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Chicago Blackhawks left wing Bryan Bickell (29) scores a goal against Toronto Maple Leafs goalie Jonathan Bernier (45) during the second period at the United Center.Rob Grabowski

It was an embarrassing segment to be shown across the country.

The Hockey Night in Canada panel broadcast a sped-up version of a one-minute clip of the Chicago Blackhawks controlling the puck and cycling it around the Toronto Maple Leafs in the second intermission of Saturday night's game.

In the background was the Harlem Globetrotters theme music as analyst Glenn Healy offered his thoughts.

"Talk about skill level," Healy said. "It's not even close here. Sorry."

The sequence was on a first period power play, but it had a lot in common with the rest of the game, a 3-1 win for the defending Stanley Cup champs.

The Leafs rarely had the puck – they were outshot 29-9 in the first two periods, including 20-6 in the second alone – and their possession rate on the season dropped to 42.2 per cent, second lowest in the league.

The game served to highlight what's become Toronto's central weakness under coach Randy Carlyle, as even last season, the Leafs won a lot of games despite a poor possession game, benefiting from good goaltending and strong special teams.

That then continued during a 6-2-0 start to this season but proved difficult against the Blackhawks, who are well established as one of the league's best clubs with the puck.

"They were just flying out of their zone," Carlyle said. "They were making either a goaltender to D pass and bumping it to the middle or a D to D pass and bumping it to the middle. For whatever reason, we weren't able to shut that down."

"Definitely the first 20, 25 minutes were difficult," Leafs centre Nazem Kadri said. "We were kind of under siege a little bit."

On one hand, you have to credit the opposition. But, on the other, Toronto's problems breaking out of its own zone and maintaining control in the neutral and offensive zones have been particularly glaring in each of the last three games, which included a win over the Minnesota Wild and a loss to the Carolina Hurricanes last week.

The Leafs have rarely been able to cycle the puck and build pressure, which tires out opposition defenders and can create a flurry of chances in a single shift.

Instead, they have often been "on the receiving end," to quote one of Carlyle's well-worn phrases.

At even strength alone, the Leafs have been outshot 81-44 and out attempted 169-90 in their last three games, their most lopsided outings of the season.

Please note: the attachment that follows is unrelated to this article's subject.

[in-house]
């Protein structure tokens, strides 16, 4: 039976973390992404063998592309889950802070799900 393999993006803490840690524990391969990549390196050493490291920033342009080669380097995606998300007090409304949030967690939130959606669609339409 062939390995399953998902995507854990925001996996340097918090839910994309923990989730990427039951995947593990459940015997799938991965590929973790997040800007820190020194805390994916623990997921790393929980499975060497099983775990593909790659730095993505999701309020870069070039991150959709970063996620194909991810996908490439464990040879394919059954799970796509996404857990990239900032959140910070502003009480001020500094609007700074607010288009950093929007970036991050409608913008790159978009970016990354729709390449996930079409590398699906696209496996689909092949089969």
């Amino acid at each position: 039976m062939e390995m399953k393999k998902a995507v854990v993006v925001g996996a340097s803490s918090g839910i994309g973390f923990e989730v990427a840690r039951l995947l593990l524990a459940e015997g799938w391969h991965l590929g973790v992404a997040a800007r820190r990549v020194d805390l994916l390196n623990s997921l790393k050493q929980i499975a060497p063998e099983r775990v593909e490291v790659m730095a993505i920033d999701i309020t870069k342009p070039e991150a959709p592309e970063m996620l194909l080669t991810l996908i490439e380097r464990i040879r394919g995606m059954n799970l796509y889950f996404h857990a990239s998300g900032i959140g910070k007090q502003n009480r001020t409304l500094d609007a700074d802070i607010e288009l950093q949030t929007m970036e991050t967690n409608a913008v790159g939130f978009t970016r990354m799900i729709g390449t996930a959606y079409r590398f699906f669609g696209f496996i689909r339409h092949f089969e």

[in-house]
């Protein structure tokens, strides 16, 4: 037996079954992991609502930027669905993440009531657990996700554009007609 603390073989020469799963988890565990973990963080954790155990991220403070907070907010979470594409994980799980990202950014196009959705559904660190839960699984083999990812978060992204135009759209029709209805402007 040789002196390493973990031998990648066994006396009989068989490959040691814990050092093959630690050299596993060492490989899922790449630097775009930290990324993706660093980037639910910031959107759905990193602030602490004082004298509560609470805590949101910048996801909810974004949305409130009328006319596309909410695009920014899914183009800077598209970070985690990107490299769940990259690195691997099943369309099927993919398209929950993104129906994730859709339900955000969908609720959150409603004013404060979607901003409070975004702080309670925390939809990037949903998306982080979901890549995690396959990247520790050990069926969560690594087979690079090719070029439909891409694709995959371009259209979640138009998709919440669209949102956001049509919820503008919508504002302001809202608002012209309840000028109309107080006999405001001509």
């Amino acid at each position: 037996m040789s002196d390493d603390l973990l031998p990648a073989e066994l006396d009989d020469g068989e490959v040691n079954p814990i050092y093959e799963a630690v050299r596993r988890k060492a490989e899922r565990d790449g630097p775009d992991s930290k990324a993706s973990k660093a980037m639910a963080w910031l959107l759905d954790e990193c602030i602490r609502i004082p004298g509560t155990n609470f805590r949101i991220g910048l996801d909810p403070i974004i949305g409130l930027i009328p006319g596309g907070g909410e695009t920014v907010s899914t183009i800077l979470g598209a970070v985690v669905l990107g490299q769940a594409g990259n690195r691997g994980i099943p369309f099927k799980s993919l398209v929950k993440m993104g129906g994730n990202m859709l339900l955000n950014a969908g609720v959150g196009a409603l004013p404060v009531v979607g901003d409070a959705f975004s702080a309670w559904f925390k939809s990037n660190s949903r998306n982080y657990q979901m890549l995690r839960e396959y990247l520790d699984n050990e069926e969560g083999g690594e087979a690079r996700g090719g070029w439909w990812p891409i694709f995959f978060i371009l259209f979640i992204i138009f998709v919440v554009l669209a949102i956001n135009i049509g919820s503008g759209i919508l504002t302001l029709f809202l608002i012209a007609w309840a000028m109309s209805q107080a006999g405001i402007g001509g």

The trend has been most pronounced with some of Toronto's top players on the ice, too, with captain Dion Phaneuf and the first line duo of Phil Kessel and Tyler Bozak most heavily snowed under.

Shots for and against at 5-on-5 (via


vs Wild

vs ‘Canes

vs Hawks


Corsi per cent

Phaneuf on ice





31.9 per cent

Kessel on ice





31.1 per cent

*– Corsi per cent is a ratio of all shot attempts

Part of the problem is those three have been tasked with the heaviest load and in situations where they're often starting in their own zone. The Leafs have won only 45 per cent of their draws this year (26th in the NHL) and have had close to double the number of defensive zone faceoffs compared to offensive zone ones in recent games.

That has had a negative effect on their ability to generate offence as much as anything, as the Leafs top offensive players spend their shifts trying to clear their own end.

One boost Toronto will get in the near future is the return to the lineup of forwards Nikolai Kulemin (out with a broken bone in his ankle) and David Clarkson (who is eligible to make his Leafs debut on Friday in Columbus after serving a 10-game suspension).

Both have been solid possession players in the past, and their presence will improve the Leafs forward depth and help them win more battles along the boards.

But it's also clear that those who have remained in the lineup need to elevate their game, too.

While the coaching staff is clearly concerned despite the Leafs 6-3-0 record, the players are trying to take some positives out of the fact they can play much better.

"We have to find something to build on," Carlyle said after Saturday's game. "Right now we're not finding enough positives to build something. That's what's disappointing."

"There's a lot of room for improvement," Kadri said. "But we are six and three. We're still in a pretty good spot right now, and we haven't even come close to playing our best hockey. So really that's the positive we're looking at."

Follow James on Twitter: @mirtle